John Cougar Mellencamp on NAC

John Cougar Mellencamp on NAC

Summary: Much is being made of a presentation at Black Hat by Ofir Arkin of Insightix. In that session, Arkin "raised questions" about the ability of Network Access Control technologies to do what they say they can do.

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TOPICS: Networking
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Much is being made of a presentation at Black Hat by Ofir Arkin of Insightix. In that session, Arkin "raised questions" about the ability of Network Access Control technologies to do what they say they can do. Without the benefit of having actually seen the presentation, my sense of it is that the paradigm of NAC itself was questioned. And rightly so, because one version of that paradigm may be broken.

Defending the Network

Nearly all of the language around IT security (especially Network security) still lives in the middle ages; in the days of castles and moats and walls (made of fire, inevitably) and defense. Network security is a constant battle, a daily walk of siege mentality. One problem: the business guys keep demanding that the walls have holes in them. This problem led Jim Allchin of Microsoft to use the more than awkward phrase, "semi-permeable firewall" back in 2002.

Semi-permeable?

Network access control (especially as it exists in the Cisco and Microsoft product sets) is still wrestling with this metaphor of a "semi-permeable" firewall. They're trying to come to terms with the idea that *context* is really the key to network health and security. Context, in turn, demands understanding the role that any given individual or device is playing in the network. And understanding roles leads one *firmly* into the land of identity. The real issue with NAC is the missing steps of context and role.

Vendors that *are* working on the context and role problem (vendors like Identity Engines, Trusted Network Technologies, ConSentry and Forescout) are beginning to find a marketplace awakening to a post-medieval paradigm. Lessened in importance are the castle walls, moats and forces of defense, while knowing who someone is, what they want to do and whether or not they have the right to do it is being elevated. Innovative NAC vendors are now beginning to tip-toe into a new paradigm that operates on that old John Cougar Mellencamp ditty - "When the Walls Come Tumbling Down."

Postscript: I debated going with the Pink Floyd, "Another Brick in the Wall" ending, but thought Mellencamp more appropriate. I'd be interested in hearing your thoughts.

Topic: Networking

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3 comments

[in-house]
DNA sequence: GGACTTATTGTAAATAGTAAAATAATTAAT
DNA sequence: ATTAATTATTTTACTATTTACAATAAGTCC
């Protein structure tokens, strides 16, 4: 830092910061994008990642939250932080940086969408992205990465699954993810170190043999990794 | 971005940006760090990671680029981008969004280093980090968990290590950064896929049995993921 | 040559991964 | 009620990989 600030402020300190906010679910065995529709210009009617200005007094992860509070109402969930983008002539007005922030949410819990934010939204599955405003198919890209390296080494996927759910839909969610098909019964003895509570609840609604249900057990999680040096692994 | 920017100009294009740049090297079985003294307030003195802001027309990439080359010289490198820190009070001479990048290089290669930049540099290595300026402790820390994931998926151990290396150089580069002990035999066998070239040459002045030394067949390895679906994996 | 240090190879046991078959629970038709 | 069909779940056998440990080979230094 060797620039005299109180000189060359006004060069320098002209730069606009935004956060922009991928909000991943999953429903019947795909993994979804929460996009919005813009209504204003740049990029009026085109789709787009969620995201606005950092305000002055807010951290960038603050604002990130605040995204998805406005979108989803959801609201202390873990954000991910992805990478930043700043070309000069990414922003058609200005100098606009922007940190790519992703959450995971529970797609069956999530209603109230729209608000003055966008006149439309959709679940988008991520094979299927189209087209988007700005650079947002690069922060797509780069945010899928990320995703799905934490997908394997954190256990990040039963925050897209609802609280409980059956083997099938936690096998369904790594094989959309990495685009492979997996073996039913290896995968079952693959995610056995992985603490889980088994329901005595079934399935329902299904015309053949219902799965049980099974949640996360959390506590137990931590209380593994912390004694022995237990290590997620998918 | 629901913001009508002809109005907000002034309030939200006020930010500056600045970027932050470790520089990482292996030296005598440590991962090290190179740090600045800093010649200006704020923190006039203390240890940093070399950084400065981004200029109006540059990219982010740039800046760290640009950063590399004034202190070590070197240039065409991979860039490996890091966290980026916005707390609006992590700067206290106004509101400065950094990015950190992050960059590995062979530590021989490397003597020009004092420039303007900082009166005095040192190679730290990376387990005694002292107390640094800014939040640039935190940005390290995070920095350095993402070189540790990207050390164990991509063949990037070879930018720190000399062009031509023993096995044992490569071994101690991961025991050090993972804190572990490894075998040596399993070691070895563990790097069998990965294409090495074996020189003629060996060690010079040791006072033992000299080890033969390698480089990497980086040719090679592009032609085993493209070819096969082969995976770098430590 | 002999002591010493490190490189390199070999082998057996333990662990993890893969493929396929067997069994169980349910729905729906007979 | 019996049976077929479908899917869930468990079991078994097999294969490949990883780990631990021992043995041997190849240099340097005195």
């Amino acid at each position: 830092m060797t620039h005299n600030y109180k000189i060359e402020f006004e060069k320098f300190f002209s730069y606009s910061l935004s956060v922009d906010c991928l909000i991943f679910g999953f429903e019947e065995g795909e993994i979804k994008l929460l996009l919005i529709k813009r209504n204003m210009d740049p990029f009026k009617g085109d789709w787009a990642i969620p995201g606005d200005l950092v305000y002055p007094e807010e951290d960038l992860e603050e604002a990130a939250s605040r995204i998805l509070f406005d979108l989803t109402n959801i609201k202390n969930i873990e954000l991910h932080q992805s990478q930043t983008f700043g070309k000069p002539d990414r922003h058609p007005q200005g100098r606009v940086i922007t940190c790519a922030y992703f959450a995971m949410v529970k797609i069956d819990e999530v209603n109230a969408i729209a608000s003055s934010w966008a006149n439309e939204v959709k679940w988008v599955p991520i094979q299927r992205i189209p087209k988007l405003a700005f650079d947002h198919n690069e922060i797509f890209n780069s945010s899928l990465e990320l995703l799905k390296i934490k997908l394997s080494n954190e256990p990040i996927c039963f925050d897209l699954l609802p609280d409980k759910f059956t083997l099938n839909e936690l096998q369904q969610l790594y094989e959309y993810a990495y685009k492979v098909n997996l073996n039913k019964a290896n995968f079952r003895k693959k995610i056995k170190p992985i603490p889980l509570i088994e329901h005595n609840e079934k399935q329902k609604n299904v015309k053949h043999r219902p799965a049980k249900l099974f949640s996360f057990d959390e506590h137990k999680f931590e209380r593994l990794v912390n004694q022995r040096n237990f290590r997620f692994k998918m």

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  • I notice

    I notice that, except for Identity Engines, all the companies you mention ar epart of the Trusted Computing Group. Does this mean that the TNC approach is different? Better? Why no mention of the third NAC approach, TNC?

    I would think that an open, standard approach is the way to go. No vendor lock-in. Broadly supported. Broadly tested and implemented. Etc.
    ordaj9
    • Standards will be hard to establish

      Being in this space, I can tell you that developing standards will be extremely difficult since many of the vendors have patents on exactly HOW the technology works for their solution.

      I think Eric's point is spot on - Identity needs to be an element of the network, and one that helps determine Access, assuming NAC means Network Access Control.

      The other piece to all of this is that there is basically one key vendor that has written the baseline code for the NAC solution out there - OPSWAT. They are 100% channel focused which is a pretty cool way to do it. I think it will allow them to stay focused on keeping the baseline code set as pure as possible and let other guys extend/enhance the feature set.

      That's my two cents

      identitystuff @ gmail.com
      identitystuff
  • Not sure what opinion you were seeking

    I personally find Mellencamp annoying, don't like his style or song writing.

    Now onto the real meat. An open standards system will most likely be watered down, include too many compromises and will require a committee which is the kiss of death for getting something Real Soon Now.

    I think vendors ought to develop their own systems that enable the level of security the customer wants, the customer defined as the service provider. With the provisio that the service provider is liable for the damages incurred by the loss of the data or identity of their client/user.

    Strike fear into the heart of a CEO and you'll get great motivation for designing secure systems with logging etc. Internet banking systems come immediately to mind. Customer makes a transaction, gets his identity expoused by the bank's application, the customer can sue and win just by showing that they used the banks software to generate the transaction.
    Xwindowsjunkie